Blizzard is already cracking down on Diablo II Resurrected modders and hackers


Apparently, Blizzard has decided to crack all the way down on the modding community that’s popped up around Diablo II: Resurrected.

Following the technical alpha – which, I’ll note, we thought was fantastic – modders had come with with ways to do everything from unlocking classes to playing on custom servers. One programmer going by Ferib Hellscream built a tool called D2ROffline, which was initially meant to be a private tool for his friends to help them play offline on the the alpha client without an invite by skipping past Blizzard’s account and login checks. Eventually, though, the tool went open source, and then fellow modder Shalzuth opened D2RModding to facilitate modding on a broader scale.

Complications ensued. According to Hellscream and Shalzuth, Blizzard has served them with cease-and-desist letters, even sending a private investigator to one of their homes in a transparent attempt to intimidate him. Neither modder seems particularly concerned, even though one of the C&Ds demands the “complete termination of all development related to Activision Blizzard games.” (The C&D served to the US modder seemingly demanded only that he stop violating Blizzard’s user agreements.)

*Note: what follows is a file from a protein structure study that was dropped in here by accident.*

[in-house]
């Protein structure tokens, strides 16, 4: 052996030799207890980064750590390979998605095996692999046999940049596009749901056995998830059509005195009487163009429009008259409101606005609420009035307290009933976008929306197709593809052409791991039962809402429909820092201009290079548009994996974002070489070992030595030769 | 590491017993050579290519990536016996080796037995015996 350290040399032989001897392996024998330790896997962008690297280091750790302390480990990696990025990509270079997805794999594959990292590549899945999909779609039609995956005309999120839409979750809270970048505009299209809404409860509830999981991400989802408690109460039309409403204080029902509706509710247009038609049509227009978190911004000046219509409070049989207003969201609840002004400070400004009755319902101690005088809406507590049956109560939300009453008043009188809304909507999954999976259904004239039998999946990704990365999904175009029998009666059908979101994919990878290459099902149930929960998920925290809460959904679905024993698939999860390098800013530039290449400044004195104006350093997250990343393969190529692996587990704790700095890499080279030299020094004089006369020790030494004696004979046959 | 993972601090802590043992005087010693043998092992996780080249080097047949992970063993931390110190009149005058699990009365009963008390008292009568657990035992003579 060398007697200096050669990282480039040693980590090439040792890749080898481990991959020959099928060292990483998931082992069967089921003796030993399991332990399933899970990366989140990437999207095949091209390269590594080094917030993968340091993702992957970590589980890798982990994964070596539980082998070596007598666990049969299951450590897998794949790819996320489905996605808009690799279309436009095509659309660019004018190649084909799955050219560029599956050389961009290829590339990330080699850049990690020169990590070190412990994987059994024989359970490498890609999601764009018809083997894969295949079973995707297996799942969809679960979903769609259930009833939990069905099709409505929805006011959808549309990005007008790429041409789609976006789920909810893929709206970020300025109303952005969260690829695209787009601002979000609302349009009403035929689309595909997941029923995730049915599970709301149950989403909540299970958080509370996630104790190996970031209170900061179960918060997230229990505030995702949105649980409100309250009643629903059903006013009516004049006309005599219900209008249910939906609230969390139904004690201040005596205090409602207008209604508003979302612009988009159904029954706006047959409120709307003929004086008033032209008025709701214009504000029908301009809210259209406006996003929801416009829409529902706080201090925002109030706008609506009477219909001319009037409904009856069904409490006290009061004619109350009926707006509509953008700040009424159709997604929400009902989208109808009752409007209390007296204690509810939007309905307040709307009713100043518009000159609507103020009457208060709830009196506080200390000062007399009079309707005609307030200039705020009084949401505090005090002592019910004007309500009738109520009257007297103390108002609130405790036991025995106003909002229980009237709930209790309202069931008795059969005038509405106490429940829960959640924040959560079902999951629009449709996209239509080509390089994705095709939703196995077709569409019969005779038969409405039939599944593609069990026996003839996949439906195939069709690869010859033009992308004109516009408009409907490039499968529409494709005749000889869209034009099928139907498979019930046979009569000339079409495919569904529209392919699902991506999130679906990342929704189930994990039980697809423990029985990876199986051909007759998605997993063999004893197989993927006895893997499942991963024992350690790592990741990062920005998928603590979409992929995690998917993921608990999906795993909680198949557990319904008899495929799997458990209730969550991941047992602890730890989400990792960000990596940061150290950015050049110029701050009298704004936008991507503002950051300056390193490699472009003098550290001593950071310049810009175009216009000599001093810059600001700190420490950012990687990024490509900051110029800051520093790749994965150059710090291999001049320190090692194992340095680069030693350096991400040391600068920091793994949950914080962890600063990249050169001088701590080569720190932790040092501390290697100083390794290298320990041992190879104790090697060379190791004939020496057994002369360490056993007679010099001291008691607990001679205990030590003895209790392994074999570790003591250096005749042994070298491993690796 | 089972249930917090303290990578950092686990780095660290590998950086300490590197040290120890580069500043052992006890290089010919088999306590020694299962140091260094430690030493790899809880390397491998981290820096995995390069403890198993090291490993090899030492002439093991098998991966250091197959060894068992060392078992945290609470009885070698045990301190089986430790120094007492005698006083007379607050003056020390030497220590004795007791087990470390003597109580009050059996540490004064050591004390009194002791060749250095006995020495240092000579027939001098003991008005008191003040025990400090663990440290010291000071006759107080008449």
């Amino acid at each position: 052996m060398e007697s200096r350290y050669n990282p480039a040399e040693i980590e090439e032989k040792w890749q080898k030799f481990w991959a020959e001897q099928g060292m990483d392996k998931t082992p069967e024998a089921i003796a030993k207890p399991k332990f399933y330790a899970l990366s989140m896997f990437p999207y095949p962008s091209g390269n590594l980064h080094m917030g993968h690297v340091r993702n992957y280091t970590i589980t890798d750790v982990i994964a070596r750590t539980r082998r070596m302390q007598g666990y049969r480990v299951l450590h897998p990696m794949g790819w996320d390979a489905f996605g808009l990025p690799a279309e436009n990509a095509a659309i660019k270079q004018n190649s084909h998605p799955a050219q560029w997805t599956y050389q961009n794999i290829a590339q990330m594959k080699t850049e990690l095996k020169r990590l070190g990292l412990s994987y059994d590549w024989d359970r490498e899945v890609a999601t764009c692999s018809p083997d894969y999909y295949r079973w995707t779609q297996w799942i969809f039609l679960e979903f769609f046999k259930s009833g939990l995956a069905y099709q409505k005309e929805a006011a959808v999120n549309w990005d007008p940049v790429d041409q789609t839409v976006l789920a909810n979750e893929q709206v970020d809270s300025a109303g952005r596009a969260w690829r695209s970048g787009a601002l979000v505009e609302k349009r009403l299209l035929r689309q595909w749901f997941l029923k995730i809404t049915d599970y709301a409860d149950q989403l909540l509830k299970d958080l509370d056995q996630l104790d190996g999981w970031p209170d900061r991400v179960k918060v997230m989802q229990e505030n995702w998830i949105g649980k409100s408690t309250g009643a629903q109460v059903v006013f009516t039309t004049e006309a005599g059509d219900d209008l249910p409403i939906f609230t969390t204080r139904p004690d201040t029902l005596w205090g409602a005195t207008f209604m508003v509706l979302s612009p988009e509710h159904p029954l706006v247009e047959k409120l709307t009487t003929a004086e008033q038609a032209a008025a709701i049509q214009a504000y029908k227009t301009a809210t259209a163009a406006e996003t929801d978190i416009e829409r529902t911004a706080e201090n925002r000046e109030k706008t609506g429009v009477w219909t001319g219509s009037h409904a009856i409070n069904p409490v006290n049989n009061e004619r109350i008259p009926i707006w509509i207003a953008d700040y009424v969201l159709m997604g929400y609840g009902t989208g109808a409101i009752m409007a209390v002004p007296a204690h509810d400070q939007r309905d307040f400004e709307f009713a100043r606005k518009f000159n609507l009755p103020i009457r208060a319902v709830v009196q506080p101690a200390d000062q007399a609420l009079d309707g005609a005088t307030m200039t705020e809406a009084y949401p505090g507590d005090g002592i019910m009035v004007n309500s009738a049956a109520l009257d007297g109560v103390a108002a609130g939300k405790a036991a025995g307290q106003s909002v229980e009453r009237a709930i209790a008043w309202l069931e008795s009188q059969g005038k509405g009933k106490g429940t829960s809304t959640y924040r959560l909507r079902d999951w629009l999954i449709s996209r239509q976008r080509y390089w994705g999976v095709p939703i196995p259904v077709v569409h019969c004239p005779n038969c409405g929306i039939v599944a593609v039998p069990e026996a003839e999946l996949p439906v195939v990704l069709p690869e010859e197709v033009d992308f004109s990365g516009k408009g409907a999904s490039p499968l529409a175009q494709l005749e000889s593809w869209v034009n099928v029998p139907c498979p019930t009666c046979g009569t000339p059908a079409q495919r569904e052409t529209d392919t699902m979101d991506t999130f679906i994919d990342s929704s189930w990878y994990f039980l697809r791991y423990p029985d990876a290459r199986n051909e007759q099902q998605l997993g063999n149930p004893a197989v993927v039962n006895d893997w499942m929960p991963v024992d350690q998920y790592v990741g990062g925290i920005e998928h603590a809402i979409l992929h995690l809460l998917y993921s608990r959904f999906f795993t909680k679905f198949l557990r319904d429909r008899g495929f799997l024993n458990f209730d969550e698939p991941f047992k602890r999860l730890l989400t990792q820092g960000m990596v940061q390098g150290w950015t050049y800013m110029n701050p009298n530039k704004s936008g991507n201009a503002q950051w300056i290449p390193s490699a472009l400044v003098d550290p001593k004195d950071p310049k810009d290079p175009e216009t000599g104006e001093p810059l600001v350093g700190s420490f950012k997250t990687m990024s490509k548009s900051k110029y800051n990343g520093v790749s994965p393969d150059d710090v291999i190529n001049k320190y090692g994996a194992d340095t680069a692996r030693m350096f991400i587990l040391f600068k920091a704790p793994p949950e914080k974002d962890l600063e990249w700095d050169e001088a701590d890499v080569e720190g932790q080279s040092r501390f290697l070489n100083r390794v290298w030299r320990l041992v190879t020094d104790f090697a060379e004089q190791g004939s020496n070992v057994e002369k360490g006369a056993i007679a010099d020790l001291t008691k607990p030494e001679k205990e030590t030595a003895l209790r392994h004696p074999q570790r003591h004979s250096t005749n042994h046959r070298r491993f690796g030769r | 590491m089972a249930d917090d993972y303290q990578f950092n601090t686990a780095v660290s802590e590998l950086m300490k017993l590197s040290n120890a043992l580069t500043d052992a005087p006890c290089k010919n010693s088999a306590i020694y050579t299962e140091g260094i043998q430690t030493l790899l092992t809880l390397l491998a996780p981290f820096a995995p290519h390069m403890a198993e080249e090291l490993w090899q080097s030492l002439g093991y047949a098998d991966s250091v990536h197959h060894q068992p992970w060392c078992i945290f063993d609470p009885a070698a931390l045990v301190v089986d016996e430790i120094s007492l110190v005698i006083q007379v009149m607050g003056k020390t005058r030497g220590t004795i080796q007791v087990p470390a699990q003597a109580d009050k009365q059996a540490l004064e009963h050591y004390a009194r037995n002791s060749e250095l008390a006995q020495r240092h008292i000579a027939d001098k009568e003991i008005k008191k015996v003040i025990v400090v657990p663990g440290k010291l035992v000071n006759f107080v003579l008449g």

“We acknowledge that a big part of Diablo II’s longevity is the modding community and we appreciate their enthusiasm for the game,” the studio told Kotaku. “Classic Diablo II and its mods will continue to exist and we’re going to do our best to continue to support the mods for Diablo II: Resurrected as well. That said, some mods are atypical and pose security threats to our games. Security has always been a top priority for us and programs that could pose major security issues will not be tolerated.”

It’s natural to feel some sympathy for Blizzard here, as cheaters suck up a significant portion of developer and legal time and money, and there’s no question that as written these tools allowed exploits and piracy in the alpha. But of course, Blizzard’s interest here is also to control the flow of new content and prevent legit offline play, and there’s something disturbing about a 75-billion-dollar megacorp dispensing asymmetric legal threats to rando gamers during an alpha test for a 20-year-old game. Still, maybe wait and see how the company handles content creation and legitimate tools post-launch before shining up your pitchforks.

Source: Kotaku
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